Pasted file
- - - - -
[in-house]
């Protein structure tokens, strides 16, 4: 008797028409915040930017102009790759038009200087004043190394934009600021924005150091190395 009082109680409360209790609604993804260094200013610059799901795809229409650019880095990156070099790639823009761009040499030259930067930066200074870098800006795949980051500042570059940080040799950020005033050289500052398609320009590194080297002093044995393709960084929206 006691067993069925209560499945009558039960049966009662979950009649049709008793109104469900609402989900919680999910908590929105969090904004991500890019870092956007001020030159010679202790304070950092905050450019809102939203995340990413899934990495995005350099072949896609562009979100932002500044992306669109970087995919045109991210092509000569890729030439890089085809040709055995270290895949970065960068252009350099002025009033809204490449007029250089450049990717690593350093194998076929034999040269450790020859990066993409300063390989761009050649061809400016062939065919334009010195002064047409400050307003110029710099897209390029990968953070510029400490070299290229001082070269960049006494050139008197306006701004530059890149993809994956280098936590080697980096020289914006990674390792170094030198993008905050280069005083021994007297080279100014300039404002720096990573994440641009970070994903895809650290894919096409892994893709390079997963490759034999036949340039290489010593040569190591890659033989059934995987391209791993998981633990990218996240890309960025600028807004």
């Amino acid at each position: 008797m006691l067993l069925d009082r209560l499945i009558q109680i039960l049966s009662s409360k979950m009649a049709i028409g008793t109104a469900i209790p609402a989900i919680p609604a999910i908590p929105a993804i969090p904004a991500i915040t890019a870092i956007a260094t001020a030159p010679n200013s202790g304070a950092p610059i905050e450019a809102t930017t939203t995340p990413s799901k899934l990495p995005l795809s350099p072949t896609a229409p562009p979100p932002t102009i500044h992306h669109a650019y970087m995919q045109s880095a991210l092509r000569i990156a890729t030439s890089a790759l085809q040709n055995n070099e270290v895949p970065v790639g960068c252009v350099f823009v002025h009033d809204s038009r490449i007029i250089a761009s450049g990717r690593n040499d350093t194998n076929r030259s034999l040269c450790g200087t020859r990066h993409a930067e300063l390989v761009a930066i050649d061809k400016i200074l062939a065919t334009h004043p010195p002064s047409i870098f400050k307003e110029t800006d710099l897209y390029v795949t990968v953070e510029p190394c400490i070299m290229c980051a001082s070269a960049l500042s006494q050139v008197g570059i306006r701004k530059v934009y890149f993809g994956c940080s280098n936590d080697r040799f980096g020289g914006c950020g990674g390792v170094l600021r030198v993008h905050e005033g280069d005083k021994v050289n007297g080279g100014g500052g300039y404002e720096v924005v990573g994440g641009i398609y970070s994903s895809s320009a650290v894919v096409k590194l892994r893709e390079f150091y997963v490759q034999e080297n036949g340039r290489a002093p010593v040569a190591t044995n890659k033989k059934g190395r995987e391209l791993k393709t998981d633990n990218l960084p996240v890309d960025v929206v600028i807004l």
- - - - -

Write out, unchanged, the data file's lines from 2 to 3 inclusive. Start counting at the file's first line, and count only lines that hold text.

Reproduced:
């Protein structure tokens, strides 16, 4: 008797028409915040930017102009790759038009200087004043190394934009600021924005150091190395 009082109680409360209790609604993804260094200013610059799901795809229409650019880095990156070099790639823009761009040499030259930067930066200074870098800006795949980051500042570059940080040799950020005033050289500052398609320009590194080297002093044995393709960084929206 006691067993069925209560499945009558039960049966009662979950009649049709008793109104469900609402989900919680999910908590929105969090904004991500890019870092956007001020030159010679202790304070950092905050450019809102939203995340990413899934990495995005350099072949896609562009979100932002500044992306669109970087995919045109991210092509000569890729030439890089085809040709055995270290895949970065960068252009350099002025009033809204490449007029250089450049990717690593350093194998076929034999040269450790020859990066993409300063390989761009050649061809400016062939065919334009010195002064047409400050307003110029710099897209390029990968953070510029400490070299290229001082070269960049006494050139008197306006701004530059890149993809994956280098936590080697980096020289914006990674390792170094030198993008905050280069005083021994007297080279100014300039404002720096990573994440641009970070994903895809650290894919096409892994893709390079997963490759034999036949340039290489010593040569190591890659033989059934995987391209791993998981633990990218996240890309960025600028807004």
């Amino acid at each position: 008797m006691l067993l069925d009082r209560l499945i009558q109680i039960l049966s009662s409360k979950m009649a049709i028409g008793t109104a469900i209790p609402a989900i919680p609604a999910i908590p929105a993804i969090p904004a991500i915040t890019a870092i956007a260094t001020a030159p010679n200013s202790g304070a950092p610059i905050e450019a809102t930017t939203t995340p990413s799901k899934l990495p995005l795809s350099p072949t896609a229409p562009p979100p932002t102009i500044h992306h669109a650019y970087m995919q045109s880095a991210l092509r000569i990156a890729t030439s890089a790759l085809q040709n055995n070099e270290v895949p970065v790639g960068c252009v350099f823009v002025h009033d809204s038009r490449i007029i250089a761009s450049g990717r690593n040499d350093t194998n076929r030259s034999l040269c450790g200087t020859r990066h993409a930067e300063l390989v761009a930066i050649d061809k400016i200074l062939a065919t334009h004043p010195p002064s047409i870098f400050k307003e110029t800006d710099l897209y390029v795949t990968v953070e510029p190394c400490i070299m290229c980051a001082s070269a960049l500042s006494q050139v008197g570059i306006r701004k530059v934009y890149f993809g994956c940080s280098n936590d080697r040799f980096g020289g914006c950020g990674g390792v170094l600021r030198v993008h905050e005033g280069d005083k021994v050289n007297g080279g100014g500052g300039y404002e720096v924005v990573g994440g641009i398609y970070s994903s895809s320009a650290v894919v096409k590194l892994r893709e390079f150091y997963v490759q034999e080297n036949g340039r290489a002093p010593v040569a190591t044995n890659k033989k059934g190395r995987e391209l791993k393709t998981d633990n990218l960084p996240v890309d960025v929206v600028i807004l």